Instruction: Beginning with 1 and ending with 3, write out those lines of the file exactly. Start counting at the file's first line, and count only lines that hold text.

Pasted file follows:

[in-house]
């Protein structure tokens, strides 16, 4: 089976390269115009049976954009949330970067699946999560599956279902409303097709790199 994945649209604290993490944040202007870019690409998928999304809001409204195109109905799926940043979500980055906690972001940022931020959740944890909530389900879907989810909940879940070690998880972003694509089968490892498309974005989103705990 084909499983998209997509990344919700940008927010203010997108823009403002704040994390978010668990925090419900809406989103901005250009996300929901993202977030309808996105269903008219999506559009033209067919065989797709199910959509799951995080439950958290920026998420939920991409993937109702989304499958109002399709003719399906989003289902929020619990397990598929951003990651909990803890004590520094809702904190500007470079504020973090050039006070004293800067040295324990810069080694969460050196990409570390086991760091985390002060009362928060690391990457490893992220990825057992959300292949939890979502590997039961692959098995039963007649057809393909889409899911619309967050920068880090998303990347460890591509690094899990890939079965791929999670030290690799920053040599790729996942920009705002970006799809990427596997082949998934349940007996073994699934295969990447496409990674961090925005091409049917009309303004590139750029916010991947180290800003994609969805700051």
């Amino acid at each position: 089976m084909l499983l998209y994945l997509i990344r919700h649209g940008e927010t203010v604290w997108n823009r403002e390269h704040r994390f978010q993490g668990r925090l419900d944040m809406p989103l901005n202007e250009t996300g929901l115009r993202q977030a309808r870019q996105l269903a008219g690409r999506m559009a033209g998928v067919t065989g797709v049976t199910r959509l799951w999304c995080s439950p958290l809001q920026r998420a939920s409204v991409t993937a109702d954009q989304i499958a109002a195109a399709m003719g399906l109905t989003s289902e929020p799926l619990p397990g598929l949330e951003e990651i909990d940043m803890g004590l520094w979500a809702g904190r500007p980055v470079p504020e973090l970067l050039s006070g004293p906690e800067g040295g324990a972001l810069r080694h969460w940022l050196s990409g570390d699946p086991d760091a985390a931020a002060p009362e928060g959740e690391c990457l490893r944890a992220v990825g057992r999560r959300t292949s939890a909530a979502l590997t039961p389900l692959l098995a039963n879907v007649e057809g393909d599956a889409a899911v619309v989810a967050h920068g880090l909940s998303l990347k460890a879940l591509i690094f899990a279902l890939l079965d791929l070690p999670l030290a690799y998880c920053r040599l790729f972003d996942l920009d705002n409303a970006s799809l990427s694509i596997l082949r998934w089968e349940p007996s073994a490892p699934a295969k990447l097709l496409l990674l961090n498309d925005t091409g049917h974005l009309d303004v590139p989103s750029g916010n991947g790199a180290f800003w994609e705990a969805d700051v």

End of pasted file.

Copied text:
[in-house]
């Protein structure tokens, strides 16, 4: 089976390269115009049976954009949330970067699946999560599956279902409303097709790199 994945649209604290993490944040202007870019690409998928999304809001409204195109109905799926940043979500980055906690972001940022931020959740944890909530389900879907989810909940879940070690998880972003694509089968490892498309974005989103705990 084909499983998209997509990344919700940008927010203010997108823009403002704040994390978010668990925090419900809406989103901005250009996300929901993202977030309808996105269903008219999506559009033209067919065989797709199910959509799951995080439950958290920026998420939920991409993937109702989304499958109002399709003719399906989003289902929020619990397990598929951003990651909990803890004590520094809702904190500007470079504020973090050039006070004293800067040295324990810069080694969460050196990409570390086991760091985390002060009362928060690391990457490893992220990825057992959300292949939890979502590997039961692959098995039963007649057809393909889409899911619309967050920068880090998303990347460890591509690094899990890939079965791929999670030290690799920053040599790729996942920009705002970006799809990427596997082949998934349940007996073994699934295969990447496409990674961090925005091409049917009309303004590139750029916010991947180290800003994609969805700051």
């Amino acid at each position: 089976m084909l499983l998209y994945l997509i990344r919700h649209g940008e927010t203010v604290w997108n823009r403002e390269h704040r994390f978010q993490g668990r925090l419900d944040m809406p989103l901005n202007e250009t996300g929901l115009r993202q977030a309808r870019q996105l269903a008219g690409r999506m559009a033209g998928v067919t065989g797709v049976t199910r959509l799951w999304c995080s439950p958290l809001q920026r998420a939920s409204v991409t993937a109702d954009q989304i499958a109002a195109a399709m003719g399906l109905t989003s289902e929020p799926l619990p397990g598929l949330e951003e990651i909990d940043m803890g004590l520094w979500a809702g904190r500007p980055v470079p504020e973090l970067l050039s006070g004293p906690e800067g040295g324990a972001l810069r080694h969460w940022l050196s990409g570390d699946p086991d760091a985390a931020a002060p009362e928060g959740e690391c990457l490893r944890a992220v990825g057992r999560r959300t292949s939890a909530a979502l590997t039961p389900l692959l098995a039963n879907v007649e057809g393909d599956a889409a899911v619309v989810a967050h920068g880090l909940s998303l990347k460890a879940l591509i690094f899990a279902l890939l079965d791929l070690p999670l030290a690799y998880c920053r040599l790729f972003d996942l920009d705002n409303a970006s799809l990427s694509i596997l082949r998934w089968e349940p007996s073994a490892p699934a295969k990447l097709l496409l990674l961090n498309d925005t091409g049917h974005l009309d303004v590139p989103s750029g916010n991947g790199a180290f800003w994609e705990a969805d700051v």